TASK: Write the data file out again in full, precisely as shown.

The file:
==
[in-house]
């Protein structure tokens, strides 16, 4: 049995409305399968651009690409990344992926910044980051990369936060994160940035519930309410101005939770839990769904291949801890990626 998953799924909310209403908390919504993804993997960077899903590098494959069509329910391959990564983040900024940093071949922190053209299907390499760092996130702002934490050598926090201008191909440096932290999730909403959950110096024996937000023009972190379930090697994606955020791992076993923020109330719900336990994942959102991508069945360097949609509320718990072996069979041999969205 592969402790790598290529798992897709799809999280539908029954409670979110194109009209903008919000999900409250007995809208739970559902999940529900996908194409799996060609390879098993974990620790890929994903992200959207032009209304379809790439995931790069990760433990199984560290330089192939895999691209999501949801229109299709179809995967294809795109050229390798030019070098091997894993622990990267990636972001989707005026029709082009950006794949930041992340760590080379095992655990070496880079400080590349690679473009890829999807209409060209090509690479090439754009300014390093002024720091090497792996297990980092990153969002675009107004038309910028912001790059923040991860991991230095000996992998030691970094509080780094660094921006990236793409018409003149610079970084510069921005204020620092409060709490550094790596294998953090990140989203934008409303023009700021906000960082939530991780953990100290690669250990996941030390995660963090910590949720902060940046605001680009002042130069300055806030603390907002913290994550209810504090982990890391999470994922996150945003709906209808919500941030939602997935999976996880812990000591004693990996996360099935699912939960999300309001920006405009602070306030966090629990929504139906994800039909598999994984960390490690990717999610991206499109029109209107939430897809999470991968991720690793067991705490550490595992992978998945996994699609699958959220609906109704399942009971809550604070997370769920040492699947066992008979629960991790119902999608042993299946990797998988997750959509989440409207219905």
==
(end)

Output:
[in-house]
């Protein structure tokens, strides 16, 4: 049995409305399968651009690409990344992926910044980051990369936060994160940035519930309410101005939770839990769904291949801890990626 998953799924909310209403908390919504993804993997960077899903590098494959069509329910391959990564983040900024940093071949922190053209299907390499760092996130702002934490050598926090201008191909440096932290999730909403959950110096024996937000023009972190379930090697994606955020791992076993923020109330719900336990994942959102991508069945360097949609509320718990072996069979041999969205 592969402790790598290529798992897709799809999280539908029954409670979110194109009209903008919000999900409250007995809208739970559902999940529900996908194409799996060609390879098993974990620790890929994903992200959207032009209304379809790439995931790069990760433990199984560290330089192939895999691209999501949801229109299709179809995967294809795109050229390798030019070098091997894993622990990267990636972001989707005026029709082009950006794949930041992340760590080379095992655990070496880079400080590349690679473009890829999807209409060209090509690479090439754009300014390093002024720091090497792996297990980092990153969002675009107004038309910028912001790059923040991860991991230095000996992998030691970094509080780094660094921006990236793409018409003149610079970084510069921005204020620092409060709490550094790596294998953090990140989203934008409303023009700021906000960082939530991780953990100290690669250990996941030390995660963090910590949720902060940046605001680009002042130069300055806030603390907002913290994550209810504090982990890391999470994922996150945003709906209808919500941030939602997935999976996880812990000591004693990996996360099935699912939960999300309001920006405009602070306030966090629990929504139906994800039909598999994984960390490690990717999610991206499109029109209107939430897809999470991968991720690793067991705490550490595992992978998945996994699609699958959220609906109704399942009971809550604070997370769920040492699947066992008979629960991790119902999608042993299946990797998988997750959509989440409207219905």